Nitrogen fluxes and retention in urban watershed ecosystems. Groffman, P., Law, N. L., Belt, K. T., Band, L. E., & Fisher, G. T. Ecosystems, 2004.
abstract   bibtex   
Although the watershed approach has long been used to study whole-ecosystem function, it has seldom been applied to study human-dominated systems, especially those dominated by urban and suburban land uses. Here we present 3 years of data on nitrogen (N) losses from one completely forested, one agricultural, and six urban/suburban watersheds, and input–output N budgets for suburban, forested, and agricultural watersheds. The work is a product of the Baltimore Ecosystem Study, a long-term study of urban and suburban ecosystems, and a component of the US National Science Foundationrsquos long-term ecological research (LTER) network. As expected, urban and suburban watersheds had much higher N losses than did the completely forested watershed, with N yields ranging from 2.9 to 7.9 kg N ha–1 y–1 in the urban and suburban watersheds compared with less than 1 kg N ha–1 y–1 in the completely forested watershed. Yields from urban and suburban watersheds were lower than those from an agricultural watershed (13–19.8 kg N ha–1 y–1). Retention of N in the suburban watershed was surprisingly high, 75% of inputs, which were dominated by home lawn fertilizer (14.4 kg N ha–1 y–1) and atmospheric deposition (11.2 kg N ha–1 y–1). Detailed analysis of mechanisms of N retention, which must occur in the significant amounts of pervious surface present in urban and suburban watersheds, and which include storage in soils and vegetation and gaseous loss, is clearly warranted.
@article{groffman_nitrogen_2004,
	title = {Nitrogen fluxes and retention in urban watershed ecosystems},
	volume = {7},
	abstract = {Although the watershed approach has long been used to study whole-ecosystem function, it has seldom been applied to study human-dominated systems, especially those dominated by urban and suburban land uses. Here we present 3 years of data on nitrogen (N) losses from one completely forested, one agricultural, and six urban/suburban watersheds, and input–output N budgets for suburban, forested, and agricultural watersheds. The work is a product of the Baltimore Ecosystem Study, a long-term study of urban and suburban ecosystems, and a component of the US National Science Foundationrsquos long-term ecological research (LTER) network. As expected, urban and suburban watersheds had much higher N losses than did the completely forested watershed, with N yields ranging from 2.9 to 7.9 kg N ha–1 y–1 in the urban and suburban watersheds compared with less than 1 kg N ha–1 y–1 in the completely forested watershed. Yields from urban and suburban watersheds were lower than those from an agricultural watershed (13–19.8 kg N ha–1 y–1). Retention of N in the suburban watershed was surprisingly high, 75\% of inputs, which were dominated by home lawn fertilizer (14.4 kg N ha–1 y–1) and atmospheric deposition (11.2 kg N ha–1 y–1). Detailed analysis of mechanisms of N retention, which must occur in the significant amounts of pervious surface present in urban and suburban watersheds, and which include storage in soils and vegetation and gaseous loss, is clearly warranted.},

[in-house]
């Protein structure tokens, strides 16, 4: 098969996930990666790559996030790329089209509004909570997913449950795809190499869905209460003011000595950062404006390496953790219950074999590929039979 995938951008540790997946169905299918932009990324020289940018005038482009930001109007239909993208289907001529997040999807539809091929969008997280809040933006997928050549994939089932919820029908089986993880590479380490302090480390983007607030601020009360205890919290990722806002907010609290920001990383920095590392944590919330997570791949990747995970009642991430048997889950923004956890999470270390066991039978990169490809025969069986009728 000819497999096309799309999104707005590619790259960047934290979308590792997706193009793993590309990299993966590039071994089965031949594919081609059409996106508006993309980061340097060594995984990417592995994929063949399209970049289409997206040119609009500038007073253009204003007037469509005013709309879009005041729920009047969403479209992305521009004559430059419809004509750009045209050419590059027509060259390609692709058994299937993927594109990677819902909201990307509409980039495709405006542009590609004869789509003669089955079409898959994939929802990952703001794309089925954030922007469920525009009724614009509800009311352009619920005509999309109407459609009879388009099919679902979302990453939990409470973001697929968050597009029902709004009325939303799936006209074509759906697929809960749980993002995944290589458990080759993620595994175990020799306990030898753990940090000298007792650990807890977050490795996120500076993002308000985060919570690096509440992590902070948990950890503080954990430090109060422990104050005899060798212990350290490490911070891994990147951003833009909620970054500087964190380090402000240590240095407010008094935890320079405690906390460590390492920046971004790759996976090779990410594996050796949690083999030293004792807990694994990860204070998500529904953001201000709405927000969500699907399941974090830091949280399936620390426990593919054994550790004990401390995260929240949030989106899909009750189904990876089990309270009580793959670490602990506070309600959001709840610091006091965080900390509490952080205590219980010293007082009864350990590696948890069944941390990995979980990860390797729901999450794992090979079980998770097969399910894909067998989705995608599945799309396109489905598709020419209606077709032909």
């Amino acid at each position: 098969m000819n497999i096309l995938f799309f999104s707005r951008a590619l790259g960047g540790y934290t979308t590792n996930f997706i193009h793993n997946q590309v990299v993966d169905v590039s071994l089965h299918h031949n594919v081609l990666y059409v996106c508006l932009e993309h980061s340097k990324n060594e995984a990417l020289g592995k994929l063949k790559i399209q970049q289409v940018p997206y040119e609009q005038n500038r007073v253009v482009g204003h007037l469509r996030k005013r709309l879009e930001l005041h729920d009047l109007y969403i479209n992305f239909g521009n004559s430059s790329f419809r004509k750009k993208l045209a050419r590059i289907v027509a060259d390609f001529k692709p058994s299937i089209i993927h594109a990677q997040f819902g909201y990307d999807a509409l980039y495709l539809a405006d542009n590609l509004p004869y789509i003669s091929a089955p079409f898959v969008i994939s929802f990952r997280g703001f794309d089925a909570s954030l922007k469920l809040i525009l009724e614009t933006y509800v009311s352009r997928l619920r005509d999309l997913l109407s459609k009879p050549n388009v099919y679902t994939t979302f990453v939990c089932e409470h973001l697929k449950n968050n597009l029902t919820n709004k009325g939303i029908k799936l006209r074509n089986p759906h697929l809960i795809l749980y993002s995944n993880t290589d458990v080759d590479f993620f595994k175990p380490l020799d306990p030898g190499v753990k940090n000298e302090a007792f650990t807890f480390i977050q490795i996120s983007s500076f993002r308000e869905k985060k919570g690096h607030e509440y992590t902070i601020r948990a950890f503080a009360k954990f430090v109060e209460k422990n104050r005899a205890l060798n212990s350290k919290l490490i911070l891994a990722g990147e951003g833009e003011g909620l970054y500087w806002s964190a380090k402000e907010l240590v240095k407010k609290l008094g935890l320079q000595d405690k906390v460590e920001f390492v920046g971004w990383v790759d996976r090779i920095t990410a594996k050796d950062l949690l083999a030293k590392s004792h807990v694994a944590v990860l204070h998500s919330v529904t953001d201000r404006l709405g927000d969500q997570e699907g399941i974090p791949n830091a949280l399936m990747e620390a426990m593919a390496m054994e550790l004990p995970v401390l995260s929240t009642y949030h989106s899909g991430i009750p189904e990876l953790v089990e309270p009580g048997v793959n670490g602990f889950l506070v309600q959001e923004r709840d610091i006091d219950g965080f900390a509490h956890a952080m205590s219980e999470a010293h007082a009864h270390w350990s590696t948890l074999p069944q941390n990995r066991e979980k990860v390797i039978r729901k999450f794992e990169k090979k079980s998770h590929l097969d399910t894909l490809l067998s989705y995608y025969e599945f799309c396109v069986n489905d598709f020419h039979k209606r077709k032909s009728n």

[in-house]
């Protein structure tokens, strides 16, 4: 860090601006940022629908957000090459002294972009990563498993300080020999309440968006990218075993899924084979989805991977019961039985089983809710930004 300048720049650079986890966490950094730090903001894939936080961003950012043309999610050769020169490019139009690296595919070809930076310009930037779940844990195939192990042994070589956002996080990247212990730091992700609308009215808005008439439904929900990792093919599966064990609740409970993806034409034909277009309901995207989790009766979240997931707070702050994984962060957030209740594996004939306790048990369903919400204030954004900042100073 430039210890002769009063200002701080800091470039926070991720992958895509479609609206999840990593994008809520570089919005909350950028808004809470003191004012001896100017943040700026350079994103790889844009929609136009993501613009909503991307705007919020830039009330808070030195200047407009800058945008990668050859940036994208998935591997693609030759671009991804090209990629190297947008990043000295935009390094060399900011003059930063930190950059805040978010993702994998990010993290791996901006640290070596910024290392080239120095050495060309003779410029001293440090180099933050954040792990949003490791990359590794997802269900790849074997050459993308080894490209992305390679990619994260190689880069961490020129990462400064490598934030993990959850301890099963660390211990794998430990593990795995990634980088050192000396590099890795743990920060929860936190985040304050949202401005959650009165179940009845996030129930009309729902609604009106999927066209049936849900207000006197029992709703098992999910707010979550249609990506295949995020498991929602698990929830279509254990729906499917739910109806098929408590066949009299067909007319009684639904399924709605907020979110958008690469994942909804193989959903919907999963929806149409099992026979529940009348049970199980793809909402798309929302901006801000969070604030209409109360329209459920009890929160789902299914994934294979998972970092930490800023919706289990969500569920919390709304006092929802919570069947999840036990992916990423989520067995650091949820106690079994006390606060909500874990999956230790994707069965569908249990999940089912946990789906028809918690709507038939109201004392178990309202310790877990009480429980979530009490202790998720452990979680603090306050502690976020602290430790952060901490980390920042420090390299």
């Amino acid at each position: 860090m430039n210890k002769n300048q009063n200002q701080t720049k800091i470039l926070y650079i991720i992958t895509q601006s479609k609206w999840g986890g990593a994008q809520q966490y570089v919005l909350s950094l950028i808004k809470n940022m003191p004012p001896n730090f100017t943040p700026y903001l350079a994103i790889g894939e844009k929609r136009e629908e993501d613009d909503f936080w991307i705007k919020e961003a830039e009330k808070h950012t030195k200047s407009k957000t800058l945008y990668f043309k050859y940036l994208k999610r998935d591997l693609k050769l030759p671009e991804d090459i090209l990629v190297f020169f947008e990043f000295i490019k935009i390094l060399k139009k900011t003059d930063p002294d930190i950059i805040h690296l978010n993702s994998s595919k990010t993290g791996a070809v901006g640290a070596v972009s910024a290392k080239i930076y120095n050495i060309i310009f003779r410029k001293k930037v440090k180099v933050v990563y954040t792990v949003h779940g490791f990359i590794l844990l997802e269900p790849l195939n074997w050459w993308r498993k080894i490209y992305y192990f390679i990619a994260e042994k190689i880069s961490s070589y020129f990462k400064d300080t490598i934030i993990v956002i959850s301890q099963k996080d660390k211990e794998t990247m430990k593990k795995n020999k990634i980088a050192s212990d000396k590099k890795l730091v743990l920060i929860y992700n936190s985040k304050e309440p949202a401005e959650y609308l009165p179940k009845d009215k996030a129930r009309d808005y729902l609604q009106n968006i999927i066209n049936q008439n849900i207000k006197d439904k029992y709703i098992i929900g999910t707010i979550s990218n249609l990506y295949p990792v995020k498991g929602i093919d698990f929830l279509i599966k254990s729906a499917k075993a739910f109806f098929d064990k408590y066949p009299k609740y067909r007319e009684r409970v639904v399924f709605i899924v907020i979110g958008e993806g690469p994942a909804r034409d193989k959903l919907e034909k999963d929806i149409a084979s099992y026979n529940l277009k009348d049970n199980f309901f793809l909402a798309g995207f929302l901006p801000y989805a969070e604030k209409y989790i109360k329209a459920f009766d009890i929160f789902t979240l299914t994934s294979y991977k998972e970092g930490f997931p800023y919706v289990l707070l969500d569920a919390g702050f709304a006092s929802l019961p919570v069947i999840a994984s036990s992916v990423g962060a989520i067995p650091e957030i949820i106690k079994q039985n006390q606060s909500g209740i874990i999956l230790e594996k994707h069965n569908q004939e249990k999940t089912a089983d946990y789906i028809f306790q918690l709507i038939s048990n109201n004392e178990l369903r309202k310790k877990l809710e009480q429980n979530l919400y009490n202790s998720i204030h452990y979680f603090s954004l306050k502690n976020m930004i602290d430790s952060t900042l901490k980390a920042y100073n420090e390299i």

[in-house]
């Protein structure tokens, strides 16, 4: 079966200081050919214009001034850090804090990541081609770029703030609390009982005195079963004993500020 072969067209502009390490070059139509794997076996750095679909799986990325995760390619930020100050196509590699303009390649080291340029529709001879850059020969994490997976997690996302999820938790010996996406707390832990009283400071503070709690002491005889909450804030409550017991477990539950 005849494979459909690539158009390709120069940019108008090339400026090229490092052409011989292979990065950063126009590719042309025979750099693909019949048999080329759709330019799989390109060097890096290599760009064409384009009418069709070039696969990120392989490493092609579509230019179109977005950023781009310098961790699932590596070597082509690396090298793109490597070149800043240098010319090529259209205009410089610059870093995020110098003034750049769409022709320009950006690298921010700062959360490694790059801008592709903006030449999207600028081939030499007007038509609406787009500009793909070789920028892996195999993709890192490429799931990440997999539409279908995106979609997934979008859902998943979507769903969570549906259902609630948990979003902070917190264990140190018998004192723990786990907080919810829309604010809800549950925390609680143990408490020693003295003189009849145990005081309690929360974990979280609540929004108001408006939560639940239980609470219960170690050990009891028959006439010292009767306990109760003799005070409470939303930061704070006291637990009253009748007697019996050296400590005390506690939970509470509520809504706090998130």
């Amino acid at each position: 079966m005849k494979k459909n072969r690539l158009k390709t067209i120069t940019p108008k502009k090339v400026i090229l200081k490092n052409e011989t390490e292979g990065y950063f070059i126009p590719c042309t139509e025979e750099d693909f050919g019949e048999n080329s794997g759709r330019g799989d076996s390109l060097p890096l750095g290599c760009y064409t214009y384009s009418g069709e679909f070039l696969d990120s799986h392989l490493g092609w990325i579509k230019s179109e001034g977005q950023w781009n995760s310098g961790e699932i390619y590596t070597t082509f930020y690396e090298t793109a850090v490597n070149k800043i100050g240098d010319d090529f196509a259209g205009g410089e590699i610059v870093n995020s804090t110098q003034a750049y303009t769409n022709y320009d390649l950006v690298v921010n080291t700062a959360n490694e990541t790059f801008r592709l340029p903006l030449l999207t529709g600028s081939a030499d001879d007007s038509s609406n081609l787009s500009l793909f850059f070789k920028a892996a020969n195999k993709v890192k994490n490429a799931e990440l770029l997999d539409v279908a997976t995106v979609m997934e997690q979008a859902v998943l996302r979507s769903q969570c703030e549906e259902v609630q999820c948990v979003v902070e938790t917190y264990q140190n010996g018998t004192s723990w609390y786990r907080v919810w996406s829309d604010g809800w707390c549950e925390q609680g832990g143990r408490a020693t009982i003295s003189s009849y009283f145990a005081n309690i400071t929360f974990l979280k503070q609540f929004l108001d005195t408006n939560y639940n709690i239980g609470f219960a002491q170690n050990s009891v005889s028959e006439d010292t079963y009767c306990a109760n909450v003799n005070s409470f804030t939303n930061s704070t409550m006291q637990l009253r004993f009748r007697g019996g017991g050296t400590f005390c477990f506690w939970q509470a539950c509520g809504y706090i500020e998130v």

number = {4},
	journal = {Ecosystems},
	author = {Groffman, P.M. and Law, N. L. and Belt, K. T. and Band, L. E. and Fisher, G. T.},
	year = {2004},
	keywords = {nitrogen, BES, urban, ecosystems, ecosystem, watershed, long-term research}
}
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